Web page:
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Posted: 11/2/2009 6:48:30 AM EST
I was just listening to some classical music sung in Latin, and it got me wondering, why did Europe ditch Latin in favor of vernacular languages? It would make sense for them all to speak the same language to make communication easy throughout all of the former Empire. Why branch off into different latin based languages? For instance, central and south america all speak spanish, while the US and (alot of) Candada speak English. Why let Latin go?
Link Posted: 11/2/2009 6:52:30 AM EST
I'm not a linguist, but I would guess that the decline of the Empire led to decreased travel and a decline in the percentage of the population which is educated. If the language isn't standardized by formal education, or homogenized by enough people traveling/communicating over wide distances, then the local languages will become dialects and diverge from the mother tongue.
Link Posted: 11/2/2009 6:54:00 AM EST
Without a central power and long distance communication people's local dialect slowly
became more pronounced and eventually became a separate language entirely.
Link Posted: 11/2/2009 7:00:27 AM EST
There was no conscious decision to "drop Latin". Languages chance all the time. If you have a stong centralized governement with strong lines of communication, chances are that as the language evolves many people in different regions will adopt the newer words/expressions/euphamisms/langue structure etc more or less togehter. But in Europe after the fall of Rome, travel was no longer safge and there were no longer strong lines of communications, so the languege evoled differently in many different regions, with nothing to tie the language speakers togther. So for example, lating in what would be Italy evolved into Italian, but in France it evolved into French and in Spain it evolved into Spanish.
Link Posted: 11/2/2009 7:08:18 AM EST
[Last Edit: 11/2/2009 7:08:49 AM EST by DWFAN]
The more Romanized areas of Europe retained the "latin" foundation...ie France(Gaul), and Spain/Portugal(Iberian Penninsula).

The Franks adopted latin in what is now French, and the Visigoths adopted what is now Spanish.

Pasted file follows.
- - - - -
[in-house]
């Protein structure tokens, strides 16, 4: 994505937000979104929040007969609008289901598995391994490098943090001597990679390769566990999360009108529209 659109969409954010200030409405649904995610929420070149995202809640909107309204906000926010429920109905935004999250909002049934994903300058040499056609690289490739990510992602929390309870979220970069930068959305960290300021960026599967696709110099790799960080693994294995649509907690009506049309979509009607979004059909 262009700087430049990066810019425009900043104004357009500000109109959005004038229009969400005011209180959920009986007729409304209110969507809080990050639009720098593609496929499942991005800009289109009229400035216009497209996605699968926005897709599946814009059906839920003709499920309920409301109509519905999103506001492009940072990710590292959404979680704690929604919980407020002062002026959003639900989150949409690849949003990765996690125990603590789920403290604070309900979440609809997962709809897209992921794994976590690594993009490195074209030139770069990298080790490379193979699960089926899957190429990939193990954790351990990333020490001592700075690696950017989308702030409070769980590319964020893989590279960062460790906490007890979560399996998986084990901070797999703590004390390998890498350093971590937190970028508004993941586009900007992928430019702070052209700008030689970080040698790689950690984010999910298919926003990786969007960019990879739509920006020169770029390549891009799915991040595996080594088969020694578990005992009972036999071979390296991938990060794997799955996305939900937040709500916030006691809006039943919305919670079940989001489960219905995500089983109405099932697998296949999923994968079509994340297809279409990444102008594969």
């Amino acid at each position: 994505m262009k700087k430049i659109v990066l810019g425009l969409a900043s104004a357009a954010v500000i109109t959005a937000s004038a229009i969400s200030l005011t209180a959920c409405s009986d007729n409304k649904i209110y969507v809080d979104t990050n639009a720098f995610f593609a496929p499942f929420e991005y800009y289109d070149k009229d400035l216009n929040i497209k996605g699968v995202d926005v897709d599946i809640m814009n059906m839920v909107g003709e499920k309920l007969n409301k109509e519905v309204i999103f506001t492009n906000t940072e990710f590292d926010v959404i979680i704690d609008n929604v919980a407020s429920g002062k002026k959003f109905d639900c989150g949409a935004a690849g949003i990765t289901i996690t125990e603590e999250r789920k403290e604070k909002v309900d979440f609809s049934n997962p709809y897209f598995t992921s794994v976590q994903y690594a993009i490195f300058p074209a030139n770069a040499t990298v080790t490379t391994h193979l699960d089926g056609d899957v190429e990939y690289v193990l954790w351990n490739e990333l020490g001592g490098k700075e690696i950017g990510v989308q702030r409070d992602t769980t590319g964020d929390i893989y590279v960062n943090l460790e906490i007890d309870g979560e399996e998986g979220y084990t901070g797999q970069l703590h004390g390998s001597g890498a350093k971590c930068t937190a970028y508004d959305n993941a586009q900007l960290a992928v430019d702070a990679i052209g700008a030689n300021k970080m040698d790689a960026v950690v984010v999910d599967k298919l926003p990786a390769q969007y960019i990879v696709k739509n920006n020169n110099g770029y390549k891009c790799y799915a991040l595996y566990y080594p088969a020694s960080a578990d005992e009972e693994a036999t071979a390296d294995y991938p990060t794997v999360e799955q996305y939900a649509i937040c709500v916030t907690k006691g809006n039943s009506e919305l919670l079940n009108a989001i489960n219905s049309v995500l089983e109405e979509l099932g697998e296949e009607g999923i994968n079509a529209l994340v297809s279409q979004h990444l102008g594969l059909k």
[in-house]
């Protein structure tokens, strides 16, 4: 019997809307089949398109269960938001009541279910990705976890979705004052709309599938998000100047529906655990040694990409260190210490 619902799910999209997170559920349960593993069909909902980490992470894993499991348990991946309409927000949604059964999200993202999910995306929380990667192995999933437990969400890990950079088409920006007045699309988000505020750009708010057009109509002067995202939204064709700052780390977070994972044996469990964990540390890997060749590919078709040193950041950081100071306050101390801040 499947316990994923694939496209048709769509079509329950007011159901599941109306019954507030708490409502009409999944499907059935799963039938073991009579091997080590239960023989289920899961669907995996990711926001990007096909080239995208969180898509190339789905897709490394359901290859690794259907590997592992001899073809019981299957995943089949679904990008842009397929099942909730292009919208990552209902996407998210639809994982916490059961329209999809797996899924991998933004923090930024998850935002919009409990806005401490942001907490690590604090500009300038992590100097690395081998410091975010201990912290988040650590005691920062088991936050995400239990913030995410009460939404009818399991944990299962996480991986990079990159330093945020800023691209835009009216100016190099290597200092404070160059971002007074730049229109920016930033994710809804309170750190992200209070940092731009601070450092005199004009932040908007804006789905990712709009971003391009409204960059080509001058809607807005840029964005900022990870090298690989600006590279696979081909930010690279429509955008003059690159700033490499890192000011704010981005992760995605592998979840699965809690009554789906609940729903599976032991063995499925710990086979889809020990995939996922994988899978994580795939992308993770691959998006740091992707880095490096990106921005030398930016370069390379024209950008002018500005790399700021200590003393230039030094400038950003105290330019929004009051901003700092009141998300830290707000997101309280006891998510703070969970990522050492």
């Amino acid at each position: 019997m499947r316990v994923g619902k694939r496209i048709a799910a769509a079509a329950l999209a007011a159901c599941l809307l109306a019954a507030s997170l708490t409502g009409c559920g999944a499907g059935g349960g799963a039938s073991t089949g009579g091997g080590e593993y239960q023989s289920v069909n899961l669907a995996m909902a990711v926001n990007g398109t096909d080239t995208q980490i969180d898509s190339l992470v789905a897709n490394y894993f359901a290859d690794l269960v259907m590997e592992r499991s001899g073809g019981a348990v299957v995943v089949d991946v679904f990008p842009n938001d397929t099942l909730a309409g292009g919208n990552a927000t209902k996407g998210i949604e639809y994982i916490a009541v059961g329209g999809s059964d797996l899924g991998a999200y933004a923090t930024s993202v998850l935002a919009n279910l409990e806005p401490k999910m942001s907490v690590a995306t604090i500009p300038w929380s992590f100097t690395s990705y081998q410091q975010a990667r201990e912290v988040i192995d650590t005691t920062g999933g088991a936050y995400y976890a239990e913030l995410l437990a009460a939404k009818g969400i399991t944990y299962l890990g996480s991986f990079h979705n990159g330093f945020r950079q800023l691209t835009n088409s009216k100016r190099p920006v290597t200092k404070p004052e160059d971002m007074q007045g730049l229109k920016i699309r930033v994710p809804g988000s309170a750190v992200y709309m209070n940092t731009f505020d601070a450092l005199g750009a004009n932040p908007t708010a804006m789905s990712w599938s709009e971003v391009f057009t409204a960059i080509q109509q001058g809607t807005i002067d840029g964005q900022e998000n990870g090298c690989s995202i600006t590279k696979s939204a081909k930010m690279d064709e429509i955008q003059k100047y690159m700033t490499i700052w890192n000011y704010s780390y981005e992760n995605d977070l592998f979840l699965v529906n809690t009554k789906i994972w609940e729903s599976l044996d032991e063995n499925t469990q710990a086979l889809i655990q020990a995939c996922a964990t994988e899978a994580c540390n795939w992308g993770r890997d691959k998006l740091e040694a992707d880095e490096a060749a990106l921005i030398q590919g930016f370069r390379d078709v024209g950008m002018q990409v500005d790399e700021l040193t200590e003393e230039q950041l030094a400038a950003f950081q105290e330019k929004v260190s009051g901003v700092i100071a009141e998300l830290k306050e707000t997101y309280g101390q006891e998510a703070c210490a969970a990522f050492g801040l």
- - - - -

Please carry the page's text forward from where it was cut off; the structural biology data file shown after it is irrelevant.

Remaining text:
Germania was never fully romanized, thus the Germanic languages shaped what became modern German, Dutch and English.

English may have been entirely different from what we know today if not for the Saxon/Angle/Jute influx into England in the 5th century, and thus their Germanic languages that followed them.
Link Posted: 11/2/2009 7:08:40 AM EST
It's too hard.
Link Posted: 11/2/2009 7:12:34 AM EST
Spelling errors in their warrior stamps was a leading cause
Link Posted: 11/2/2009 7:31:41 AM EST
Contrary to popular opinion, Latin was not widely used in Europe. It was confined to "Romance" countries. I.E. France, Italy, Spain.
Greek was the language of Eastern europe south of the Danube, and the following countries (modern equivalents) spoke neither and had no intention of speaking it either - Germany, Russia, Norway,Sweden, Denmark, Ireland, Poland, england, Scotland, Austria, Finland, Baltic states, etc. etc. Basically only a fifth of europes land mass ever spoke latin as its native tongue. It became the language of learning and the Catholic church so only the educated learned it later on. the educated at that time probably meant 3% of the whole population.
Link Posted: 11/2/2009 7:32:55 AM EST
[Last Edit: 11/2/2009 7:33:06 AM EST by Skillshot]
Because those lands were conquered by hordes of barbarians over and over again.
Link Posted: 11/2/2009 8:15:26 AM EST
As others have pointed out, the most heavily Romanized regions of Europe still speak languages that are direct descendants of Latin. Most of what we now know as Germany was not conquered by Rome, whose frontiers never went much past the Rhine, so of course, they maintained their Germanic speech, as did the Slavs, the Scandinavians, etc. Roman Britain is the one major region of the western Roman Empire where the old image of hordes of barbarians laying waste and killing the native inhabitants seems more or less accurate, explaining the rise of English. But "Europe" didn't "drop" Latin. Europe as we think of it now was a creation of the post-Roman period, and secondly Latin remained the language of law and academia into the 17th century and even beyond, and remains the language of the Catholic Church. Latin was something educated men were expected to know until the interwar period of the 20th century, as well.
Link Posted: 11/2/2009 8:17:37 AM EST
Pretty much Italian Humanists trying to redo the natural evolution of the language.
Link Posted: 11/2/2009 8:20:41 AM EST
You can see latin remnants in european languages.
Link Posted: 11/2/2009 8:22:18 AM EST
Way too hard to conjugate the verbs.

Link Posted: 11/2/2009 8:39:39 AM EST
Originally Posted By Couch-Commando:
I was just listening to some classical music sung in Latin, and it got me wondering, why did Europe ditch Latin in favor of vernacular languages? It would make sense for them all to speak the same language to make communication easy throughout all of the former Empire. Why branch off into different latin based languages? For instance, central and south america all speak spanish, while the US and (alot of) Candada speak English. Why let Latin go?


Latin was only spoken by the upper classes and native Romans/Italians. The masses spoke whatever language their tribe spoke. When Latin speaking elites got replaced by German speaking elites, well, things changed. Latin evolved into the Romance languages in some places, and was supplanted by German, English, etc. in others.
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